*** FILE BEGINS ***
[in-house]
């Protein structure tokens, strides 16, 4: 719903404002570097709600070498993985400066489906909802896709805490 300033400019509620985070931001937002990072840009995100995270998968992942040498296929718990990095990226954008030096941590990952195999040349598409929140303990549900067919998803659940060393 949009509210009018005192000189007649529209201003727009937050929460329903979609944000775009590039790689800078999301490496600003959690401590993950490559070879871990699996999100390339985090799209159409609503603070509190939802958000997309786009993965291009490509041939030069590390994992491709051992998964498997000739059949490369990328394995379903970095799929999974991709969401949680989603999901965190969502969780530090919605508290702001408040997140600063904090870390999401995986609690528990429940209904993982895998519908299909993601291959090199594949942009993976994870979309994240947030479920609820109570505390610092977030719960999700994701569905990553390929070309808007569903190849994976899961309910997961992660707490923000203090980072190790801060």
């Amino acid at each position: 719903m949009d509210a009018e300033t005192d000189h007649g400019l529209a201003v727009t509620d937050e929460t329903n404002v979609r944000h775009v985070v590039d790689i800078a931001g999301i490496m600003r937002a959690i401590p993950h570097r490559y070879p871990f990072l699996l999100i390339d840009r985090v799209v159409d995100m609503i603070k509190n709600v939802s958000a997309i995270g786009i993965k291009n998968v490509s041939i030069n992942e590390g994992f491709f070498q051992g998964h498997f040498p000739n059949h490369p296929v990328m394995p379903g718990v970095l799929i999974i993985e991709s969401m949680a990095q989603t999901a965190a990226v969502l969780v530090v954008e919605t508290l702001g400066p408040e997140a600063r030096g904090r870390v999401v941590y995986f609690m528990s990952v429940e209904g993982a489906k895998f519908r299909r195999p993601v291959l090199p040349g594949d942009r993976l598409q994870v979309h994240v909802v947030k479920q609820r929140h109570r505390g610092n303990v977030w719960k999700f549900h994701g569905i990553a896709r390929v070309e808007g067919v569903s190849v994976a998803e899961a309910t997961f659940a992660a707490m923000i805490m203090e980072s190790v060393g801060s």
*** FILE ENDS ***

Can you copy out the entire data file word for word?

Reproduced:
[in-house]
């Protein structure tokens, strides 16, 4: 719903404002570097709600070498993985400066489906909802896709805490 300033400019509620985070931001937002990072840009995100995270998968992942040498296929718990990095990226954008030096941590990952195999040349598409929140303990549900067919998803659940060393 949009509210009018005192000189007649529209201003727009937050929460329903979609944000775009590039790689800078999301490496600003959690401590993950490559070879871990699996999100390339985090799209159409609503603070509190939802958000997309786009993965291009490509041939030069590390994992491709051992998964498997000739059949490369990328394995379903970095799929999974991709969401949680989603999901965190969502969780530090919605508290702001408040997140600063904090870390999401995986609690528990429940209904993982895998519908299909993601291959090199594949942009993976994870979309994240947030479920609820109570505390610092977030719960999700994701569905990553390929070309808007569903190849994976899961309910997961992660707490923000203090980072190790801060």
């Amino acid at each position: 719903m949009d509210a009018e300033t005192d000189h007649g400019l529209a201003v727009t509620d937050e929460t329903n404002v979609r944000h775009v985070v590039d790689i800078a931001g999301i490496m600003r937002a959690i401590p993950h570097r490559y070879p871990f990072l699996l999100i390339d840009r985090v799209v159409d995100m609503i603070k509190n709600v939802s958000a997309i995270g786009i993965k291009n998968v490509s041939i030069n992942e590390g994992f491709f070498q051992g998964h498997f040498p000739n059949h490369p296929v990328m394995p379903g718990v970095l799929i999974i993985e991709s969401m949680a990095q989603t999901a965190a990226v969502l969780v530090v954008e919605t508290l702001g400066p408040e997140a600063r030096g904090r870390v999401v941590y995986f609690m528990s990952v429940e209904g993982a489906k895998f519908r299909r195999p993601v291959l090199p040349g594949d942009r993976l598409q994870v979309h994240v909802v947030k479920q609820r929140h109570r505390g610092n303990v977030w719960k999700f549900h994701g569905i990553a896709r390929v070309e808007g067919v569903s190849v994976a998803e899961a309910t997961f659940a992660a707490m923000i805490m203090e980072s190790v060393g801060s």